Summer never seems quite long enough, and who wants to be stuck inside cooking, right? So, say hello to these easy picnic food ideas. From cool refreshing drinks to hot dogs and salad, we’ve got something for everyone. Toss them together, pack them up, and go enjoy summer.

Two tall glasses filled with Greek-style frappe, with colorful straws standing up in them.
Elina Manninen
1 of 10

Greek-Style Frappe

This Greek-style frappe, made with coffee, sugar, water, and milk, is a summer staple. Cool, refreshing, and completely customizable. Here’s how to make it. No blender required.

Keep it cool

Making this to go? Mix up the frappe and pour it into your Corkcicle tumbler, where it will stay cool for hours. Picnics here were come!

A perfect hot dog in a white bun, topped with a squiggle of mustard.
Russell van Kraayenburg
2 of 10

How to Cook the Perfect Hot Dog

The best hot dog means knowing the perfect way to cook a hot dog, whether you roast, grill, simmer, microwave, or turn it over an open campfire. Here’s everything you need to know.

Hot dogs and fixins’ make a picnic

You’ve got plenty of options with these perfect hot dogs. Pack up your portable grill and bring it along, build an open fire, or steam them at home, tuck them in the bun, wrap in foil and head out.

A bowl of homemade yellow mustard next to a wooden spoon filled with mustard seeds.
Rina Jordan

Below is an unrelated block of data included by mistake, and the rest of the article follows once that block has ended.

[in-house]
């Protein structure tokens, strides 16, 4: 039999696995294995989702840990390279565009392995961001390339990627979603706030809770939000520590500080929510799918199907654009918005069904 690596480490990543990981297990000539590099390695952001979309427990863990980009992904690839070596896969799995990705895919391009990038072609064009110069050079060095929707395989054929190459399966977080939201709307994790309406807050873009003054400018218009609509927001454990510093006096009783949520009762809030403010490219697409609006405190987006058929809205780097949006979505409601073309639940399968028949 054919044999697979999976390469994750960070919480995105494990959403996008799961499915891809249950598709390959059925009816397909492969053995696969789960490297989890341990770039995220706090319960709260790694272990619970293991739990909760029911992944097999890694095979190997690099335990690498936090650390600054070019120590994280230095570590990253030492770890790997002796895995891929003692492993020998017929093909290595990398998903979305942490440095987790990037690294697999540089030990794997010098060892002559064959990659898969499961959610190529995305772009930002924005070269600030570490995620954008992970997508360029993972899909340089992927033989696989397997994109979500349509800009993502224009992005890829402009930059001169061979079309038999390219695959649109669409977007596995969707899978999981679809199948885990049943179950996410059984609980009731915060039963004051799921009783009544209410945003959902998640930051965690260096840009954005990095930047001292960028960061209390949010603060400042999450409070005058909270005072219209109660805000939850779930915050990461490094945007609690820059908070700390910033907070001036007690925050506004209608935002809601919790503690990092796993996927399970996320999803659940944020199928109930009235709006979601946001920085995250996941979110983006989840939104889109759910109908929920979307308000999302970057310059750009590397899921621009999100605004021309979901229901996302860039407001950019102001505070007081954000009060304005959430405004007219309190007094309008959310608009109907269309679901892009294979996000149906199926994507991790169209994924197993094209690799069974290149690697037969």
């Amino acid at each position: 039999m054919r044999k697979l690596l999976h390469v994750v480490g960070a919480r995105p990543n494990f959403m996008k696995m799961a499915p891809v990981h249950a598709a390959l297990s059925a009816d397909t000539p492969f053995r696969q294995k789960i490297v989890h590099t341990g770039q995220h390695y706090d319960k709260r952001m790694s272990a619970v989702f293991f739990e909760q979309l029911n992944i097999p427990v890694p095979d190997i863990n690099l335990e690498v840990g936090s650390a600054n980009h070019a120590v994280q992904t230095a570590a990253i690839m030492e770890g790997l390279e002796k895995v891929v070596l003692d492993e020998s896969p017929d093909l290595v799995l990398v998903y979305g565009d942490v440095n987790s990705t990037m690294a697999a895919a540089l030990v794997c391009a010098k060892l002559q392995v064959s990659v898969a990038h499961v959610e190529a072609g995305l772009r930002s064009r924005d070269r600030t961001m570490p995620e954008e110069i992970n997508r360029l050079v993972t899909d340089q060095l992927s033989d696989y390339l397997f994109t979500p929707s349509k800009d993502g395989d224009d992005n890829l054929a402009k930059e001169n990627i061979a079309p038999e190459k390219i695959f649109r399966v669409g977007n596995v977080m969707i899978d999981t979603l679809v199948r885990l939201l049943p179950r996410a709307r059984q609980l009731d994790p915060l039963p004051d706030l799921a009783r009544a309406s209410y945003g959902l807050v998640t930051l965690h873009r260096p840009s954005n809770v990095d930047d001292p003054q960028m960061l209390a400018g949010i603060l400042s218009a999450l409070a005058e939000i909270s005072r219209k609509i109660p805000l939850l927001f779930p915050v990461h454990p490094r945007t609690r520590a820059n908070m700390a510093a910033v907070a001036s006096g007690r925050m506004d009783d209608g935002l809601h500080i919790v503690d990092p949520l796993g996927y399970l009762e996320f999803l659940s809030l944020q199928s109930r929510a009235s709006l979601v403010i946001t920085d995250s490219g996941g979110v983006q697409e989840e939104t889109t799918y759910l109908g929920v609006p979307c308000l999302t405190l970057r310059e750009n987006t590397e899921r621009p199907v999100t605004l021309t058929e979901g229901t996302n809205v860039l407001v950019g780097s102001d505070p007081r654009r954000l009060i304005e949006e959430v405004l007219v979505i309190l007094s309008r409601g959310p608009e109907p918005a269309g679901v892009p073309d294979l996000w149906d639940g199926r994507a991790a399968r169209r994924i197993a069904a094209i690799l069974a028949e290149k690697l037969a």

3 of 10

Homemade Yellow Mustard

Homemade yellow mustard is deceptively simple to make from mustard powder, vinegar, and a couple other basic pantry staples. You just may never go back to store-bought! Here's how to make it from scratch.
A jar and bowl of sweet pickle relish with three cucumbers lying beside them.
Andrew Purcell
4 of 10

Sweet Pickle Relish

This sweet pickle relish, made with cucumbers, sugar, onion, salt, mustard seeds, celery seeds, and cider vinegar, is perfect for hamburgers and hot dogs and potato salad, and anything else. So long, storebought.

Don’t forget your veggies

Yes, you need side dishes and vegetables–even on a picnic. The potato salad recipe here is perfect picnic food because it’s easy to make, and there are no eggs or mayonnaise involved, meaning it can sit at a picnic without fear of making anyone sick. In a hurry? Toss together a container of raw vegetables, a bag of potato chips, and this easy dill dip.

A white bowl filled with halved warm potatoes with a person pouring a bowl of basil vinaigrette over the top.
Alison Miksch
5 of 10

Warm Potato Salad with Basil Vinaigrette

A summer potato salad couldn’t be easier. Warm baby red potatoes are drizzled with a basil-packed dressing made with garlic, vinegar, and mustard.

Fire up your smoker

We know. Smoking ribs, turkey legs, or a whole pork shoulder sounds a bit ambitious for a picnic. Rest assured, all of these can be prepared at home with minimal effort, then packed up and enjoyed al fresco. (and don’t tell us the idea of sitting under a shady tree munching away on a big ole beef rib doesn’t bring out the Fred Flinstone in you!)

A rack of barbecued beef back ribs on a rectangular platter with a dish of barbecue sauce on the side.
Angie Zoobkoff
6 of 10

Barbecued Beef Back Ribs

These barbecued beef back ribs are easy to make. They're coated with a homemade spice rub and slowly grilled to perfection.
Four smoked turkey legs on a wire rack on a wooden table.
Russ Crandall
7 of 10

Smoked Turkey Legs